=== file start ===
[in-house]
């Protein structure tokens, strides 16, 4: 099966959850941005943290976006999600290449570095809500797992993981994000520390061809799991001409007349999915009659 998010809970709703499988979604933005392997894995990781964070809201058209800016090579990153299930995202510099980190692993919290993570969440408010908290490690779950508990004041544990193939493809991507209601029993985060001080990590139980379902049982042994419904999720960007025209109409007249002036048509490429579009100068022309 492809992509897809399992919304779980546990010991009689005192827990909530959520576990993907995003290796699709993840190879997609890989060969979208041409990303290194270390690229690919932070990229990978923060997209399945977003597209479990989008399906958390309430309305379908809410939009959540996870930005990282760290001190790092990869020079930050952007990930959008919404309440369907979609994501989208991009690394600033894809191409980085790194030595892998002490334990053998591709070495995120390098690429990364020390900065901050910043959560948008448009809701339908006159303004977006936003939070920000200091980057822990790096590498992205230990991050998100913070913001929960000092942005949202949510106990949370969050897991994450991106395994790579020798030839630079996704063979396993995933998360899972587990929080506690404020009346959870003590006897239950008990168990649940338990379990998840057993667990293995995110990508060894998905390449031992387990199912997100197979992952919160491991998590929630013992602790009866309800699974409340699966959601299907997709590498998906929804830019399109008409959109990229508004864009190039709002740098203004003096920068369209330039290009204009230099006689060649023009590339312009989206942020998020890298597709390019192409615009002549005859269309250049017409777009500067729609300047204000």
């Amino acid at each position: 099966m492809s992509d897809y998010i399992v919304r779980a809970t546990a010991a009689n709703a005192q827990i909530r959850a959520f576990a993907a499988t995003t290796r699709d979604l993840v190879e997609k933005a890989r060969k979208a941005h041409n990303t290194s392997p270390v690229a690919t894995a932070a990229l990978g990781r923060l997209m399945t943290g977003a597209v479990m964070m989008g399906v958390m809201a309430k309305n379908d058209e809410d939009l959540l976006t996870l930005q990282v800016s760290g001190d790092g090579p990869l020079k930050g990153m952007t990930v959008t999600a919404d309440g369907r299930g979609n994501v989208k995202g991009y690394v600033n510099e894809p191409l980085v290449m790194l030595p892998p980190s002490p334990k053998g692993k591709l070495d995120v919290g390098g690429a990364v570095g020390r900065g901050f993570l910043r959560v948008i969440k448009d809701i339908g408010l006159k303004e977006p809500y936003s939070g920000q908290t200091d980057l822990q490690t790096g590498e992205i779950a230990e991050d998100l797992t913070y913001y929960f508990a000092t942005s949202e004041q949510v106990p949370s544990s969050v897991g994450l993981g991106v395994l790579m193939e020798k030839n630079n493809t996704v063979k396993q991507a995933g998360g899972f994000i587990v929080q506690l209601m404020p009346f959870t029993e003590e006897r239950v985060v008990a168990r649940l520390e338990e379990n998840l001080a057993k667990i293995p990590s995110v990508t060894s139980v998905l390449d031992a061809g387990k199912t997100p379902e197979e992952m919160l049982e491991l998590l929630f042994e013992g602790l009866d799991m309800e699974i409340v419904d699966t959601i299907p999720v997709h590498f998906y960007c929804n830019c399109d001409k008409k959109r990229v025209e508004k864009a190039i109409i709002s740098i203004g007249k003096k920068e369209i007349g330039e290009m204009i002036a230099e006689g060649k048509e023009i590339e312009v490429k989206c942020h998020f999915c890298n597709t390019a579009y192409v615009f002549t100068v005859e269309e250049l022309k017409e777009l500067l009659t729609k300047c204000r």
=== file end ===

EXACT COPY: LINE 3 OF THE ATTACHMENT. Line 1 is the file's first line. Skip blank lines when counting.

């Amino acid at each position: 099966m492809s992509d897809y998010i399992v919304r779980a809970t546990a010991a009689n709703a005192q827990i909530r959850a959520f576990a993907a499988t995003t290796r699709d979604l993840v190879e997609k933005a890989r060969k979208a941005h041409n990303t290194s392997p270390v690229a690919t894995a932070a990229l990978g990781r923060l997209m399945t943290g977003a597209v479990m964070m989008g399906v958390m809201a309430k309305n379908d058209e809410d939009l959540l976006t996870l930005q990282v800016s760290g001190d790092g090579p990869l020079k930050g990153m952007t990930v959008t999600a919404d309440g369907r299930g979609n994501v989208k995202g991009y690394v600033n510099e894809p191409l980085v290449m790194l030595p892998p980190s002490p334990k053998g692993k591709l070495d995120v919290g390098g690429a990364v570095g020390r900065g901050f993570l910043r959560v948008i969440k448009d809701i339908g408010l006159k303004e977006p809500y936003s939070g920000q908290t200091d980057l822990q490690t790096g590498e992205i779950a230990e991050d998100l797992t913070y913001y929960f508990a000092t942005s949202e004041q949510v106990p949370s544990s969050v897991g994450l993981g991106v395994l790579m193939e020798k030839n630079n493809t996704v063979k396993q991507a995933g998360g899972f994000i587990v929080q506690l209601m404020p009346f959870t029993e003590e006897r239950v985060v008990a168990r649940l520390e338990e379990n998840l001080a057993k667990i293995p990590s995110v990508t060894s139980v998905l390449d031992a061809g387990k199912t997100p379902e197979e992952m919160l049982e491991l998590l929630f042994e013992g602790l009866d799991m309800e699974i409340v419904d699966t959601i299907p999720v997709h590498f998906y960007c929804n830019c399109d001409k008409k959109r990229v025209e508004k864009a190039i109409i709002s740098i203004g007249k003096k920068e369209i007349g330039e290009m204009i002036a230099e006689g060649k048509e023009i590339e312009v490429k989206c942020h998020f999915c890298n597709t390019a579009y192409v615009f002549t100068v005859e269309e250049l022309k017409e777009l500067l009659t729609k300047c204000r």